A capture manager’s work is a lot like golf. Golfers must consider factors like wind, distance, club selection, and course obstacles as they make their way through a course hole. There are so many swings a golfer must carefully make before they are on the green, lining up the final shot. And then in the procurement world, you essentially hand your putter to a whole new person, trusting them to sink that shot.
What’s the best way to make sure this new person will actually make the final shot on a golf course? Ensuring they are already positioned close enough to that hole. Capture managers do this in a business opportunity by performing vital checks into competitors, customer hot buttons, and other key information. Then, the proposal team has all they need to sink that winning shot.
Hot Button Issues
The best source of information is the customer. Proposal teams don’t usually get much face time with the customer, so they must rely on information provided in the RFP or by the capture manager.
RFPs are great sources of information, but they don’t offer the full picture. An RFP communicates required aspects of your response and organizational styles, like the numbering system you can mirror to immediately make your document’s organization understandable to evaluators. While this is a good detail to know, a more important detail to incorporate is what matters most to the customer.
Capture managers should have been working with the customer to shape the RFP for months before it was released. While this might mean that the RFP would then be an open instruction book to all the customer’s wants and needs, there are still unwritten hot buttons the proposal team must address if they want to produce a winning proposal. Capture managers must decipher the customer’s hot button issues, keep track of them as they develop or change, and then pass these along to the proposal team.
When a capture manager doesn’t bother to uncover hidden customer hot buttons, the proposal team cannot write a customer-focused proposal—and a bland, generic proposal is not a winning proposal.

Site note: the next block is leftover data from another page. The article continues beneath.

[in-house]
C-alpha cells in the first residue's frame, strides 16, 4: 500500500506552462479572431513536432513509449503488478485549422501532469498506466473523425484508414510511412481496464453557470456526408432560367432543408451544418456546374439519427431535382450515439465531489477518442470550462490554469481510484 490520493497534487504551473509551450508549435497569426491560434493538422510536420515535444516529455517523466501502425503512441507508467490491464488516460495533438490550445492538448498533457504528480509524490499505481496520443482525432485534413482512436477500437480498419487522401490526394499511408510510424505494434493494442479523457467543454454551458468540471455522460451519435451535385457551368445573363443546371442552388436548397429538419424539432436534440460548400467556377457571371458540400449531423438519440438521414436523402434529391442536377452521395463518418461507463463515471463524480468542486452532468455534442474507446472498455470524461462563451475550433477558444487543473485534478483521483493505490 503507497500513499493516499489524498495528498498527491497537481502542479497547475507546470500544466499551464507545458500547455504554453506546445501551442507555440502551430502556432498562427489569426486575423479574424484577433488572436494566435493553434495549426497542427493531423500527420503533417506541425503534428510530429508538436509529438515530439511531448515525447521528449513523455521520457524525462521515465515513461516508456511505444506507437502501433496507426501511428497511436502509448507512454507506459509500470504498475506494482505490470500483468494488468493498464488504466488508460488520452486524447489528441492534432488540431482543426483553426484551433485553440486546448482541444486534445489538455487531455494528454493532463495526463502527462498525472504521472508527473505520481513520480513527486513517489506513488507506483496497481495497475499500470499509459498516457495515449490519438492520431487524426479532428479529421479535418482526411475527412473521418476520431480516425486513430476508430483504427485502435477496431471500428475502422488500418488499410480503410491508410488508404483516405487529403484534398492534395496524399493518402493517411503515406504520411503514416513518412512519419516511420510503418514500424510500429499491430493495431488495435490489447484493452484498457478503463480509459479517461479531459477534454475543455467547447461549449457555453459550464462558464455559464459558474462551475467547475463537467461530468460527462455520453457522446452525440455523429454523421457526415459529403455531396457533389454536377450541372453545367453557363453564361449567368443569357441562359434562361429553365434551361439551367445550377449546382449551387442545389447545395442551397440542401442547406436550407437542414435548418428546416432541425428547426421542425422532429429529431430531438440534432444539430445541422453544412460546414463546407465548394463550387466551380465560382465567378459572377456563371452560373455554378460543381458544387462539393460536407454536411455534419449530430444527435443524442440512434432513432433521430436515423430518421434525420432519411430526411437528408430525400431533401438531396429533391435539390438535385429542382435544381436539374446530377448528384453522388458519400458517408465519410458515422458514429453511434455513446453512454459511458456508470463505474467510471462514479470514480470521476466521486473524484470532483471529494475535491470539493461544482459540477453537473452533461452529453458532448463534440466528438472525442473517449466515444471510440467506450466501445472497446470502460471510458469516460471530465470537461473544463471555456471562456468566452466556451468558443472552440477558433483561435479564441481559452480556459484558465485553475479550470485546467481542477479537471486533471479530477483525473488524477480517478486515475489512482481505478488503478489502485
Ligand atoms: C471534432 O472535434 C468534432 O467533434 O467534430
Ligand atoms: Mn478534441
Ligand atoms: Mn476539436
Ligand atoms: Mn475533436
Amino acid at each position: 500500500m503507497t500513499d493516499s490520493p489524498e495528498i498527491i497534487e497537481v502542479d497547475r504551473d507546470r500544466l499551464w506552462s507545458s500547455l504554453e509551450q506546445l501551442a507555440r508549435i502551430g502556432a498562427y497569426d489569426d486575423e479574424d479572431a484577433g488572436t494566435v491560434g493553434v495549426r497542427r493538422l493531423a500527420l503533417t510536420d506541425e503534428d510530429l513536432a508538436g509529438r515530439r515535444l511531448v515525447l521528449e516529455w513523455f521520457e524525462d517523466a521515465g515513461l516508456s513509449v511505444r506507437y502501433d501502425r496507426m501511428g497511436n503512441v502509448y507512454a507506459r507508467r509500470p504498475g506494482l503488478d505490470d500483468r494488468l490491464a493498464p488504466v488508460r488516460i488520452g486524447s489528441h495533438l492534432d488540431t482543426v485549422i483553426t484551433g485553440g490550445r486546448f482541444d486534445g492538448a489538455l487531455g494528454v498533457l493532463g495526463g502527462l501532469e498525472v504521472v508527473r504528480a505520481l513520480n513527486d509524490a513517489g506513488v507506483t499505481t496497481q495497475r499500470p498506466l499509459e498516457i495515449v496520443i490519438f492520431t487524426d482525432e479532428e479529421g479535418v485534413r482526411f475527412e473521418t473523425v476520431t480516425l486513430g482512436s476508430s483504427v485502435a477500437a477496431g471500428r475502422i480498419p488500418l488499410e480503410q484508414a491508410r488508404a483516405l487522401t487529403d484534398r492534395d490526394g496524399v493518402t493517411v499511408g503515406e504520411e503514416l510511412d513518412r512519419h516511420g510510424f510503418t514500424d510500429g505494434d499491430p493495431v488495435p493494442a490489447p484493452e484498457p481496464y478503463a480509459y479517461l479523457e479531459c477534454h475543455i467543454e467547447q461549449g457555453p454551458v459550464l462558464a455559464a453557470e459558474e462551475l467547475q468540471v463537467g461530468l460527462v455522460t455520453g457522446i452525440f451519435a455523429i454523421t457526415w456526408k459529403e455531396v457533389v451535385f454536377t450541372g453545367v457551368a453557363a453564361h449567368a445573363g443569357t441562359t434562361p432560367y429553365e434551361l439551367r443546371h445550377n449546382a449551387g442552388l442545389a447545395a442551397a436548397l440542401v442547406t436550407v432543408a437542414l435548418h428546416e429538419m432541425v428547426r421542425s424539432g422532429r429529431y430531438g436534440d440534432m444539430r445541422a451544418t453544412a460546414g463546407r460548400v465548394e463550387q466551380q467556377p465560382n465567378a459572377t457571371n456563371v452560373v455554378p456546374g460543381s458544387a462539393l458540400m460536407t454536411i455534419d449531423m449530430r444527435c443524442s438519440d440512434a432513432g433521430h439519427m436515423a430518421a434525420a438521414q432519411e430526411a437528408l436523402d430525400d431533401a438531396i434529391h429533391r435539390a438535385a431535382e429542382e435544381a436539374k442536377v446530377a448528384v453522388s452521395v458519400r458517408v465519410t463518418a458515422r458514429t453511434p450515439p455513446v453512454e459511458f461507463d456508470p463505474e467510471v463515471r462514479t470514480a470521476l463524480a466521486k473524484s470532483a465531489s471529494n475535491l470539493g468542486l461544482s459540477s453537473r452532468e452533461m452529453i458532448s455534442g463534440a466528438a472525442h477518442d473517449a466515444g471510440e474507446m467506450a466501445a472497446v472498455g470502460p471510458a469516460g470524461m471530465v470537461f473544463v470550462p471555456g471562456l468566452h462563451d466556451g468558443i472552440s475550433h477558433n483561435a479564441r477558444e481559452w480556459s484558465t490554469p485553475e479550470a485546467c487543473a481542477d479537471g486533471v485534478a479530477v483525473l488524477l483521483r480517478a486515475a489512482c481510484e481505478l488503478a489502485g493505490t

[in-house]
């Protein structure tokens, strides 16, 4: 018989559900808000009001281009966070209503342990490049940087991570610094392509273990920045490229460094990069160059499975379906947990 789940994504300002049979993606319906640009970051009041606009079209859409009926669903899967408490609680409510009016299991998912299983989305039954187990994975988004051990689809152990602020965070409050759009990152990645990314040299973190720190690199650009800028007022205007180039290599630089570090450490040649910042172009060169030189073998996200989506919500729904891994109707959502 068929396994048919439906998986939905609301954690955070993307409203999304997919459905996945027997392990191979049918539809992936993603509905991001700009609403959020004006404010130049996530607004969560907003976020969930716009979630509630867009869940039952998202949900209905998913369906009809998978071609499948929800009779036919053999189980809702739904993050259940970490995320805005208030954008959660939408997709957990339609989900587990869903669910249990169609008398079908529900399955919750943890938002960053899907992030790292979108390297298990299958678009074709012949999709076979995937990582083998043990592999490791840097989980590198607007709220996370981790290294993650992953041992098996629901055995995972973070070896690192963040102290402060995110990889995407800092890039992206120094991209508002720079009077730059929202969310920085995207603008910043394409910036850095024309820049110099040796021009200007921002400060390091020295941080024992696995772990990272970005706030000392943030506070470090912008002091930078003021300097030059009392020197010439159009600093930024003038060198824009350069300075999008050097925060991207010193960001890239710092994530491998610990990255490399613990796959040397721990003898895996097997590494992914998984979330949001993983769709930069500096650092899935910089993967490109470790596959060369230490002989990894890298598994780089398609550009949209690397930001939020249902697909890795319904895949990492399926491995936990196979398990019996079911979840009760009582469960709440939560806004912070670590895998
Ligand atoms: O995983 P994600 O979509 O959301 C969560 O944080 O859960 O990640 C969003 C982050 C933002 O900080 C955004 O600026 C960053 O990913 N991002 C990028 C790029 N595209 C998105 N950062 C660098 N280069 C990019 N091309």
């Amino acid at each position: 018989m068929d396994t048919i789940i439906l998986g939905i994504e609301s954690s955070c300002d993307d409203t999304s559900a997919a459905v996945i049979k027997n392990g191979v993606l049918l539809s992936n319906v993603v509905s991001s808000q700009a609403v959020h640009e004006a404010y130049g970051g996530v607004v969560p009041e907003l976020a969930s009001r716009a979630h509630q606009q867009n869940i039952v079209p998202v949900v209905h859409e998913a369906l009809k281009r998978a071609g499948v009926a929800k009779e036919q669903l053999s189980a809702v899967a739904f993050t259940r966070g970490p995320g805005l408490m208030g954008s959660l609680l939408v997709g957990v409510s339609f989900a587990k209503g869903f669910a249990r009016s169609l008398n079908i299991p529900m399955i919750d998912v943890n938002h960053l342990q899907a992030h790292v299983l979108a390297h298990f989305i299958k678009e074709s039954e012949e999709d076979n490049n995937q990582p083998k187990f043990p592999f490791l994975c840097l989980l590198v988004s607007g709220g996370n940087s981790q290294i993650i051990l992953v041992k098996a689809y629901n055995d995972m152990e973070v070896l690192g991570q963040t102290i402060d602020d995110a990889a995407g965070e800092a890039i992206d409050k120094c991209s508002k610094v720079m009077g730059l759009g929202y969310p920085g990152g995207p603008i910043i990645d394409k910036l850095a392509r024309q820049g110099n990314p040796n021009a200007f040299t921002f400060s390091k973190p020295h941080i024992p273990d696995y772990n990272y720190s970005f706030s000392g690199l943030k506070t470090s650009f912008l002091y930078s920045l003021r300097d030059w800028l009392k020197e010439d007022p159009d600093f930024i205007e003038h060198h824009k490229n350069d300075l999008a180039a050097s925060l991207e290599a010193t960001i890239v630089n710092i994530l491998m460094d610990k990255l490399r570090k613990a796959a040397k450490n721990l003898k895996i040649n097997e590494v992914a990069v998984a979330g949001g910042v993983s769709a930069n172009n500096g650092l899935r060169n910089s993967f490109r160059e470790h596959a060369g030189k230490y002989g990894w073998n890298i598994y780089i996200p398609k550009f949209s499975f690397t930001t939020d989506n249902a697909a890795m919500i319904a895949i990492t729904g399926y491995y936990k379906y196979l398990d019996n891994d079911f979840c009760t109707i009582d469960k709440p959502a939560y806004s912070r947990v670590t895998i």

Capture managers do a lot of prep work that doesn’t transfer into tangible results until later—much like all the swings a golfer takes with different clubs before pulling out a putter. Customer analysis and competitor analysis are some of these tasks. This does not make them less vital assessments.
Effective competitor analysis identifies key customer issues, the weight of their importance to the customer, and where your company and competitors rank on each issue. Since the criteria for competitive analysis are based around customer issues, the capture manager must know the customer enough to know what matters most to them. As an opportunity progresses, the capture manager must keep competitor analysis up to date so that it stays relevant and useful.
Proposal teams cannot mitigate your company’s strengths, weaknesses, and gaps as perceived by the customer unless they have insight into the customer’s perceptions. Similarly, they also cannot ghost the competition if they do not know what weaknesses to exploit. Capture managers must clearly communicate this to the proposal team.
Organizations cannot hold accurate decision gates without effective competitor analysis. Capture managers need to do the prep work that allows leadership to make realistic, justifiable pursuit decisions. Then they need to be prepared to end the pursuit if that is the best overall decision. Even in golf, if there have been too many poor swings, it is sometimes better to take the loss on one hole so you can make up your score on the next ones.
Submitting proposals on anything and everything is a waste of money, time, and effort. Effective proposals are not free documents that can simply be drummed up using old boilerplate. Winning proposals stem from a well-established relationship with the customer and a tailored, customer-focused writing. The capture manager must communicate with the proposal team to make this happen.
Supporting the Proposal
One of the best ways capture managers can help proposal teams take that last shot is by contributing to the proposal development effort. A capture manager’s engagement in an opportunity should not end at the proposal kickoff—there is still much they can contribute.
Capture managers should still be involved in relevant kickoff meetings and color team reviews during proposal development. Based on their interactions with the customer, they have vital information to pass along that the proposal team can use to develop a winning proposal. Starting with the capture plan, help align the proposal plan to best address customer hot buttons and needs.
When the capture manager focuses the proposal team on customer needs, they set them up for success.
We’re All in this Together
Proposal teams need to rely on the capture manager’s customer knowledge to create a winning proposal. Capture managers should start compiling necessary customer information during their capture activities that they can later pass along to the proposal team. Then, they must be available and willing to give relevant input as needed throughout the proposal development process. When these two aspects of business winning work together, they’re sure to shoot a winning score.